12 This will likely lead the Cauvery river basin to new disputes and complaints, and increased water-related problems.
Cauvery water dispute judgement: What next? Oct 16, 2018 Global Water Forum www.globalwaterforum.org | 4 Furthermore, the Indian Ministry of Water Resources, River Development and Ganga Rejuvenation (MoWR, RD & GR) is skeptical on the implementation of the Supreme Court decision, as Article 262(2) of the Indian Constitution excludes the Supreme Court or any other court from hearing or deciding on any appeals against the speciﬁc Water Dispute Tribunals’ decisions. Even the deadline for setting up of Cauvery Water Management Board and Monitoring Authority for ensuring monthly releases (as directed by the Supreme Court) was not adhered by the MoWR, RD & GR citing one or other reasons.
4 However due to Supreme Court’s continuous insistence, ﬁnally it was constituted and notiﬁed on 1 st June 2018, more than three months after the verdict. Nevertheless, in the weeks since the Supreme Court decision, the conﬂict has already extended to water quality aspects, and to the setting up of proper governance institutions; without apparent moves towards solution-ﬁnding. Cauvery River in monsoonal ﬂood. Source: Sarangib, Pixabay. A second pathway is coordinated action between the Central and State governments and other stakeholders for improved water management. This will require political will for
Cauvery water dispute judgement: What next? Oct 16, 2018 Global Water Forum www.globalwaterforum.org | 5 negotiation and better governance of inter-state water sharing, as well as substantial investments in Information, Institutions and Infrastructure 7 , and thus is much costlier in the shorter run. However, we ﬁrmly believe that it’s a better option for facing ongoing water challenges and driving sustainable growth. Regarding information, MoWR, RD & GR has already started assessing water availability and use with the help of a “water accounting” framework, developed jointly with IHE-Delft.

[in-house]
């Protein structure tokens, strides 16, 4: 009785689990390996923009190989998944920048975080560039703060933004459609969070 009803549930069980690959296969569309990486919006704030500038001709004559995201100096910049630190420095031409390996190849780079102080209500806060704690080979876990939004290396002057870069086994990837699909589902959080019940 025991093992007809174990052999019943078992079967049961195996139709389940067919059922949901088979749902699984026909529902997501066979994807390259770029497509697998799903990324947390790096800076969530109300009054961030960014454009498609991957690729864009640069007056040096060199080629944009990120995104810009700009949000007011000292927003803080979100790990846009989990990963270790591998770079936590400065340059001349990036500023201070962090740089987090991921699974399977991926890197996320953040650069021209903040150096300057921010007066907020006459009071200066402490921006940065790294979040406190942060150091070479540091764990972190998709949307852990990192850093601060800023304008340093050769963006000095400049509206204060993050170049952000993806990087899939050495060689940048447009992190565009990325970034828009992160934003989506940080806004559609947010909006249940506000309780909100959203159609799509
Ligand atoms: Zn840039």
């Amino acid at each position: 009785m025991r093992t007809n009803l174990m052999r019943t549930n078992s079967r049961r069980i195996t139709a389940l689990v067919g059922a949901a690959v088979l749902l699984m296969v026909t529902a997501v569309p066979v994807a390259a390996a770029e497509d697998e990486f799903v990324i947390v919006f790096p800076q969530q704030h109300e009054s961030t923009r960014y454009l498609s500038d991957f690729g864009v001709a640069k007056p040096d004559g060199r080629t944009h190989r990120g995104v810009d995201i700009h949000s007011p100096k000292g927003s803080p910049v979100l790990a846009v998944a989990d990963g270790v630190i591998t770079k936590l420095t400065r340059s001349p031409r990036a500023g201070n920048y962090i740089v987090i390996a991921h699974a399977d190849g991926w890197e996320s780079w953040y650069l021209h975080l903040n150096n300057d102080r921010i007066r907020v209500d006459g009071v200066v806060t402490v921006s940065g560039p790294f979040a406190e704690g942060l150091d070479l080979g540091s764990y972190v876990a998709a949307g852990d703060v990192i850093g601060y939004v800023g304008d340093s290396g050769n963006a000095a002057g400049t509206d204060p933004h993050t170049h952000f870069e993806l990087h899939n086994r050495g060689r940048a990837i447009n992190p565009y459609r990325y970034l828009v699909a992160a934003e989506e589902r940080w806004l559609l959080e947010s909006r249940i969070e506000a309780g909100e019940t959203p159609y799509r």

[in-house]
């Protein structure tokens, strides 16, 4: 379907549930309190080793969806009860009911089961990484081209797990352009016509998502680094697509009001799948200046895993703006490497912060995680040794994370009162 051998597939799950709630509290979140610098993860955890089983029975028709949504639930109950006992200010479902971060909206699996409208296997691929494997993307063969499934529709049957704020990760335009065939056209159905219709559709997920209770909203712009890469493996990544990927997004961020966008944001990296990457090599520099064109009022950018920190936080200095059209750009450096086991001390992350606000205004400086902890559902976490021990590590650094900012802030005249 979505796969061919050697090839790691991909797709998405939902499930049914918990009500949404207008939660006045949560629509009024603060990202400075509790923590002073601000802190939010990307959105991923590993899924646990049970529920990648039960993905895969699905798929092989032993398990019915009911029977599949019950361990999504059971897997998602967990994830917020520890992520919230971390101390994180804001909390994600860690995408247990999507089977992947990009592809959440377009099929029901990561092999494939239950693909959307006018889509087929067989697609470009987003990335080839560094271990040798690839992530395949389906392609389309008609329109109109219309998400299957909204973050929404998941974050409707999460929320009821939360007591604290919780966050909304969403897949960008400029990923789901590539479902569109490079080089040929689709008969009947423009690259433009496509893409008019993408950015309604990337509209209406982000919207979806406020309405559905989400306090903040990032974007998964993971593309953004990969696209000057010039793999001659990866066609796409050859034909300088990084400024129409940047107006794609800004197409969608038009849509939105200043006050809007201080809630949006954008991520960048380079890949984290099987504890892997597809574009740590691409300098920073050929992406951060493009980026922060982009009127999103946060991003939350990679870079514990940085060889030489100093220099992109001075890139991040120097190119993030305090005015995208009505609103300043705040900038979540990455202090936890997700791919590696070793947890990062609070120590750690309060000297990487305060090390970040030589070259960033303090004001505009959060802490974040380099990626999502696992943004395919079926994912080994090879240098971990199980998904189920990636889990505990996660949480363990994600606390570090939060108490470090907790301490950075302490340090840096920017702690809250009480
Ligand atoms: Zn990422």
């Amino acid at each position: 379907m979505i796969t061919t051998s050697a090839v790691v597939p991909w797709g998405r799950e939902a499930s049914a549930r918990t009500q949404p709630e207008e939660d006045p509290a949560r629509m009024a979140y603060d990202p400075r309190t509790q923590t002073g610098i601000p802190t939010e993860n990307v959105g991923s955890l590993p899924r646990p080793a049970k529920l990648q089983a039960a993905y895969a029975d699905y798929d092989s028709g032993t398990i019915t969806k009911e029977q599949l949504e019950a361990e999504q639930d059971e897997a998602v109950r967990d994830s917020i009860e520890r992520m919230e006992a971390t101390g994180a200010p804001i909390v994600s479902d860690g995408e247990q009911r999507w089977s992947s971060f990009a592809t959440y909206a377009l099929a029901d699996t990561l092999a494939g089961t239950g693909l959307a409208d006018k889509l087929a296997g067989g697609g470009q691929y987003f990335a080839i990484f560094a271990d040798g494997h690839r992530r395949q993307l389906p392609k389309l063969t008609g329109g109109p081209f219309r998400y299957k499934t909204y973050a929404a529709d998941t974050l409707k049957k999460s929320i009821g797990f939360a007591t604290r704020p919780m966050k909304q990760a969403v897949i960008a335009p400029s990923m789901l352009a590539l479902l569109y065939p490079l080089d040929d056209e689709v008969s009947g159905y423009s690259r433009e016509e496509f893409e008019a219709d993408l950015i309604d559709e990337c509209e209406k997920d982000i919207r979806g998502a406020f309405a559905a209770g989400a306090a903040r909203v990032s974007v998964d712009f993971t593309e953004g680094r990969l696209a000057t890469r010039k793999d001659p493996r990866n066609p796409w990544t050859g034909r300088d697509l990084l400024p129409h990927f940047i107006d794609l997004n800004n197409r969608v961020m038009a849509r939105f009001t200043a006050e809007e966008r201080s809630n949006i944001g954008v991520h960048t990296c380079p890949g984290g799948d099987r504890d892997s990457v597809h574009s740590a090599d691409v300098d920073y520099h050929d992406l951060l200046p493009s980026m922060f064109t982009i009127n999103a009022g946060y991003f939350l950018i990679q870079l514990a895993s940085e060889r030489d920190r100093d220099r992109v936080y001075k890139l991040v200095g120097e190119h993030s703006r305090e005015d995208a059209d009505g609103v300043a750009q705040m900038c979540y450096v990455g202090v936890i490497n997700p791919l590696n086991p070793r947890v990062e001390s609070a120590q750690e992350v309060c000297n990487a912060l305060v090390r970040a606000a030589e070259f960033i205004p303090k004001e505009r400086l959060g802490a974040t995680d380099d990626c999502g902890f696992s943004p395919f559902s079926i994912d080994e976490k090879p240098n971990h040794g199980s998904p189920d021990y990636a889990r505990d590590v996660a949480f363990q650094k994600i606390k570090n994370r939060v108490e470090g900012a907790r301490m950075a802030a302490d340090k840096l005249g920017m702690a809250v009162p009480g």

Further information for robust decision-making shall be compiled for the impact of climate change on water resources availability. This assessment will consider the inter-annual climate variability; the interaction between surface water and groundwater; the eﬀects of water quality for people, the economy; and ecological ﬂows (e-ﬂows). Regarding the latter, the 283-396 million m 3 allocated (283 million m 3 for environmental purposes and 4 million m 3 for natural outlets into the sea) by the Supreme Court in the Cauvery represents less than 2% of the river ﬂow. However, deciding on water allocation for e-ﬂows is not amenable to simple formulations and is much more complex.
It requires formulation of a sound scientiﬁc methodology as per the hydro-environmental regime of the river and its ecology. Such knowledge will facilitate understanding of the social, environmental and economic consequences of water allocation decisions, and ease possible negotiations in future by providing a ready reckoner of the various water demands in the basin. Compared globally, India is severely lagging in setting up regimes for water rights, water allocation and water pricing, aimed at better demand management and economically eﬃcient use of water.
5,6 The institutional set-up needs to undergo a fundamental change to facilitate trust-building and negotiation of complex deals. Lessons can be learned from the OECD-supported activities in Brazil 7,8 , the ongoing UK license review 9 or the European Water Framework Directive implementation 10 . A mid-term focused development of River Basin Management Plans would bring actors together to jointly address water management challenges. Incipient activities have already started in India – with World Bank funding under the National Hydrology Programme – to start such planning eﬀorts for the Godavari, Krishna and Mahanadi river basins, with 2030 Water Resources Group in the Hindon river and with
Cauvery water dispute judgement: What next? Oct 16, 2018 Global Water Forum www.globalwaterforum.org | 6 the India-EU Water Partnership for the Tapi river basin. Improved infrastructure – ideally based on such river basin plans – is another fundamental pillar for assuring change on the ground. These shall target reduction of water leakages (e.g. in urban water supply system of Bangalore, a major claimant for Cauvery water allocated to Karnataka), and improving water-use eﬃciency in irrigation not only at the plot level, but also at the command area and basin levels. However, improving water-use eﬃciency in irrigation will be a major challenge as paddy (rice) which is irrigated largely through ﬂood irrigation method is the major crop in the Cauvery basin, and basin-wide water savings have so far been diﬃcult to achieve in India and elsewhere.